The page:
BY CANNA CAMPBELL
The decision to make any change or improvement in our lives is a powerful and exciting one, with positive and liberating benefits to follow and flow into various components of our lives. Making the empowering decision to take control of our personal finances and build financial wellbeing is definitely one to be embraced after a tough 2020.
To help make sure that we take the right action, hit the ground running and know exactly where to start and what to prioritise, I am going to tell you what has personally worked for me as well as potentially thousands of others as they efficiently and effectively experience major shifts and changes in getting their finances sorted.
1. Have a budget
We all need to have a budget – not to constrain our lifestyle but to understand where our previous hard-earned money goes and take back the control, so that it is no longer wasted but instead, redirected to what we place a higher value on.
2. Have financial goals
Your first goal could include getting better at managing any outstanding debt in your life. This may include credit cards, personal loans and to a certain degree, student debt. When you do this, you not only feel more in control of your cashflow and budget, but you clear the path for more exciting and powerful financial goals to be included in your life. Such as saving for your first home or investment portfolio, which you can now hopefully achieve more efficiently as you don’t have the drag and drain of debt repayments anymore.
3. Emergency money
Everyone needs emergency money, regardless of their financial situation. Having the right amount of emergency money is going to differ from person to person, so you need to look at your own individual circumstances and work out the financial cost of what could realistically happen to you. This may include losing your job, unexpected medical or dental bills, car issues etc. Add up the cost of these to give you a clearer idea of how much you need and then start saving.
As you work on your financial goals, whether they be starting your budget or building your emergency money, this is the perfect opportunity to sort your superannuation accounts out. Ideally you should have only one super account, (to save on fees and expenses) and that money should be invested towards your own long-term financial goals. Start with a risk profile, and make the necessary changes to your investment choice. Once this is set up, enjoy having a lot more peace of mind knowing that your financials are starting to line up correctly. Also, be very careful when consolidating your super, you don’t want to accidentally cancel any personal insurance, such as Life cover or Income Protection as this may be valuable to your overall financial wellbeing. There are other fees and expenses to be aware of when you look to consolidate your superannuation such as tax, brokerage, buy/sell spreads and natural market volatility whilst you are out of the market when your funds are being rolled over. So if in doubt, always contact a licensed and qualified Financial Planner, who can give you personal product advice, based around your own needs, goals, situation and time frames.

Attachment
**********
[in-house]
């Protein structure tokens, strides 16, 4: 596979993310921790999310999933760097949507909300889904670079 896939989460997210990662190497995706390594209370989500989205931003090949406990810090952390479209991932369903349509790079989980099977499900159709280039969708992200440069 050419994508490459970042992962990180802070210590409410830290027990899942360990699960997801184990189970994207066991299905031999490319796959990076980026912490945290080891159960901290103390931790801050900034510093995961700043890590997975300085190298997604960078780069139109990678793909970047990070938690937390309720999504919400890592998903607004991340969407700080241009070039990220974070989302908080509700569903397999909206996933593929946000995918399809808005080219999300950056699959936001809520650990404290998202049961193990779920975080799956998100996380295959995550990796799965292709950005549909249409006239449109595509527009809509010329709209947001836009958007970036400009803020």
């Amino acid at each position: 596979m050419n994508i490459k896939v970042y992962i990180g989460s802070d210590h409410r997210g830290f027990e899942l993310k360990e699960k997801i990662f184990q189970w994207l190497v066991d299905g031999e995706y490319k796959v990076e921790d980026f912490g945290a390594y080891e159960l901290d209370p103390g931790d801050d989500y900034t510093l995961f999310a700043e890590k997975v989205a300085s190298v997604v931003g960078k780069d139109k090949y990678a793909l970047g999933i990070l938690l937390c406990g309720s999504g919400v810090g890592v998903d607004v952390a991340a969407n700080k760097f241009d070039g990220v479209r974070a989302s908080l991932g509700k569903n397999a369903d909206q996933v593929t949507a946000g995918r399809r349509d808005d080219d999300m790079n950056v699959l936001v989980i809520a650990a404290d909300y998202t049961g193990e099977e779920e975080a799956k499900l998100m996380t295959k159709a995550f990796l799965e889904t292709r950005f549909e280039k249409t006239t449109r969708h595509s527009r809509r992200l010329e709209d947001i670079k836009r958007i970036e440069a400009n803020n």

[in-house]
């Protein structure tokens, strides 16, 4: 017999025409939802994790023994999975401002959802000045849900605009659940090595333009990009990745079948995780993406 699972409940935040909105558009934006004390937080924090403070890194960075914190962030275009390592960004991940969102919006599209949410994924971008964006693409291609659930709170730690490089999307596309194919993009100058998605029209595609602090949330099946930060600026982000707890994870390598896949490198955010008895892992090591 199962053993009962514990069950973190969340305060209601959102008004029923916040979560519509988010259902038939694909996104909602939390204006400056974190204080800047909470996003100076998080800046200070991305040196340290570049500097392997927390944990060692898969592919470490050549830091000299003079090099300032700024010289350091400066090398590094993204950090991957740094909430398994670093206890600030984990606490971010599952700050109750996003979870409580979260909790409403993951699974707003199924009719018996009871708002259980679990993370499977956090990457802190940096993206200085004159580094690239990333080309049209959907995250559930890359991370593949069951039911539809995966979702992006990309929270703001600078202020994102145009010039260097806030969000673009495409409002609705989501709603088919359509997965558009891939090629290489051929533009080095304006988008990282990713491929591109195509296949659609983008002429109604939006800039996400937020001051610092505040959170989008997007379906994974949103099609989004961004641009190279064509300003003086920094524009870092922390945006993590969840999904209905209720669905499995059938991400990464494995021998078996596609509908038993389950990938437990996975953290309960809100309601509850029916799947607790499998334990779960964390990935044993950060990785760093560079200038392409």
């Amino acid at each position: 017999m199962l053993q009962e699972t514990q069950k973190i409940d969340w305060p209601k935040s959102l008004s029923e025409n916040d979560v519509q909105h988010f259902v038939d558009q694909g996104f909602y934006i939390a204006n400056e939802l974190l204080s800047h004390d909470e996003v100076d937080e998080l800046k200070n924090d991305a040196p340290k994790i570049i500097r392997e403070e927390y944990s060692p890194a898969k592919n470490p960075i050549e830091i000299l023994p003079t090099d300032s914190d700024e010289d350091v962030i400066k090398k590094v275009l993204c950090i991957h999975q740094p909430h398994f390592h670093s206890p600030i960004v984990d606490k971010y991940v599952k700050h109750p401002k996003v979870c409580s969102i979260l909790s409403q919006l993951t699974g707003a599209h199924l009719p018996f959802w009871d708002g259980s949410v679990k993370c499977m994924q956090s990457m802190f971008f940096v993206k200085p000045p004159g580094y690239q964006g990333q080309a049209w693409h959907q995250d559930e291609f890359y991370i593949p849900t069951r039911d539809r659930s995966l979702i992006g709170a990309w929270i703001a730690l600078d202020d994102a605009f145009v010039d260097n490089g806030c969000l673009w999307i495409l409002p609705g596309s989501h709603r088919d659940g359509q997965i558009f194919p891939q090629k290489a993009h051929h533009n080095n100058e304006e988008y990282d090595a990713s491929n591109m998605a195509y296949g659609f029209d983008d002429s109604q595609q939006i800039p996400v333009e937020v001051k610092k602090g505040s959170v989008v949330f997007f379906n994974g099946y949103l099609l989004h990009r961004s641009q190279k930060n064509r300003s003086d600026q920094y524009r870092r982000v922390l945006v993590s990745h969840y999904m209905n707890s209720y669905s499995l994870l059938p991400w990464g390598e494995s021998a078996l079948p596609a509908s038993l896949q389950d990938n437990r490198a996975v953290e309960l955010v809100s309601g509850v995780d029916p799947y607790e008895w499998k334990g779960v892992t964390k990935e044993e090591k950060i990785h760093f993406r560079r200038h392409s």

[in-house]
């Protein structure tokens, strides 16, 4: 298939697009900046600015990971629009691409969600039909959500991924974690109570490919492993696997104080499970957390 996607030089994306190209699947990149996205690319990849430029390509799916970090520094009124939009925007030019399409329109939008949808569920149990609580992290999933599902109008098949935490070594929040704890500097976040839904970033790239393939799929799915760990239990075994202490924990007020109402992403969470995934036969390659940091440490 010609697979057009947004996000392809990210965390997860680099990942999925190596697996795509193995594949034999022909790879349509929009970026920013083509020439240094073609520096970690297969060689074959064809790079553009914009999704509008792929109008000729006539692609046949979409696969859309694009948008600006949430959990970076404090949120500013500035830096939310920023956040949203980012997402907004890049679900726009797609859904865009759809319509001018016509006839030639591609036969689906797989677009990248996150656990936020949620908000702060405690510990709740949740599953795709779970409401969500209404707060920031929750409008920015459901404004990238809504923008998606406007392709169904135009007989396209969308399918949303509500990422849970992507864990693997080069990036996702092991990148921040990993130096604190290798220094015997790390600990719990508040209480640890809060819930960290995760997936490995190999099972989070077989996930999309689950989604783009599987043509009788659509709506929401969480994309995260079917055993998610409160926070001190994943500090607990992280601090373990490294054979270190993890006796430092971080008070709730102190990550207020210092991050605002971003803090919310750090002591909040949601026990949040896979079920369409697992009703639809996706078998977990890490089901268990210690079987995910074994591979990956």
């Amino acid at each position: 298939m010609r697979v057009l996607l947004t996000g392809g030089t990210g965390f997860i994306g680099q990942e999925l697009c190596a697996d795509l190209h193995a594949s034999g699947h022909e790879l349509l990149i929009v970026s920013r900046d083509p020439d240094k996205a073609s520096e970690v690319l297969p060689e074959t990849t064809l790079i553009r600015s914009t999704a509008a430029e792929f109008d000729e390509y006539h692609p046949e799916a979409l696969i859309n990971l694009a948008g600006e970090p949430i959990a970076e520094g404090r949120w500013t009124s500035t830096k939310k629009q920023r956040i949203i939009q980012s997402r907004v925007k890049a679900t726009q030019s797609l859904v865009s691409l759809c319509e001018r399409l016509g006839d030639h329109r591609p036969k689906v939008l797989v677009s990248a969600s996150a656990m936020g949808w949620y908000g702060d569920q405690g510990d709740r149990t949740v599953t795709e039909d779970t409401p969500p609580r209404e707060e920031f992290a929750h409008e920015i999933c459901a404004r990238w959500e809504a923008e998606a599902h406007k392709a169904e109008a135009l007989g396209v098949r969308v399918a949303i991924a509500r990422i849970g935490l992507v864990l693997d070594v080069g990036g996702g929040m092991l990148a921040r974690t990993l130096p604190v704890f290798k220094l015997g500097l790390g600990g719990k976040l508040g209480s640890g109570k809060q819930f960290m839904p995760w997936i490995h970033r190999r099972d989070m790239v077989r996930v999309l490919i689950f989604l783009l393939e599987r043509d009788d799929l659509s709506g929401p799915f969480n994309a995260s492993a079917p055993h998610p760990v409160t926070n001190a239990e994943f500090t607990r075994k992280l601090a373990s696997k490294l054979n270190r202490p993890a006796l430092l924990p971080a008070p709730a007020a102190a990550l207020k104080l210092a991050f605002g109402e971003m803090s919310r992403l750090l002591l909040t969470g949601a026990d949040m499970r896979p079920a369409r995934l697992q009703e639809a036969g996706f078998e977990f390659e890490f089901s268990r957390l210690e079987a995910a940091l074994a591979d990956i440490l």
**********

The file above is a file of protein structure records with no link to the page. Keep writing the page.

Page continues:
To help minimise any financial damage from a medical misfortune, it is important that you have some form of personal insurance protection in place. This goes beyond private health insurance as it helps protect our financial wellbeing – what we have created thus far and what we are planning on achieving. Personal insurances include life and TPD cover (Total and Permanent Disablement), Income Protection and Trauma cover. The first three policies can quite often be owned and paid for via your superannuation, so it is worth looking into these policies when cleaning and setting up these accounts. However you never want to roll any old superannuation accounts over until you have the replacement cover accepted and in force with no new loadings or exclusions. Otherwise you may have to have two superannuation accounts.
Once you are debt free, have your emergency money established and know that your super and insurances are correctly in order, you can start to work on fine tuning more financial goals for yourself, which may include saving up for your first home, adding to your super so that you help build greater certainty about your retirement or even begin your investing journey as you start to build your own passive income.
At the end of the day, when you make that decision to take control of your financial future and start sorting out your finances, you instantly feel inspired and re-energised as to what you can do, learn and achieve, once you put your head, heart and mind to it.
This article was prepared in partnership with ING. The information provided in this article is of a general nature only and does not consider your personal objectives, financial situation or particular needs. The views expressed in this article are provided independently by Canna Campbell, a Financial Planner and an Authorised Representative of Wealthstream Financial Group Pty Ltd (AR 000309372) featured in the article. ING makes no warranty as to the accuracy, completeness or reliability of the information, nor does ING accept any liability or responsibility arising in any way from omissions or errors contained in the content. ING does not recommend any products, services or financial strategies mentioned in this article. ING strongly recommends that you obtain independent advice before you act on the content. Canna Campbell uses ING’s trademarks under arrangement with ING. ING is a business name of ING Bank (Australia) Limited, ABN 24 000 893 292, AFSL and Australian credit licence 229823.
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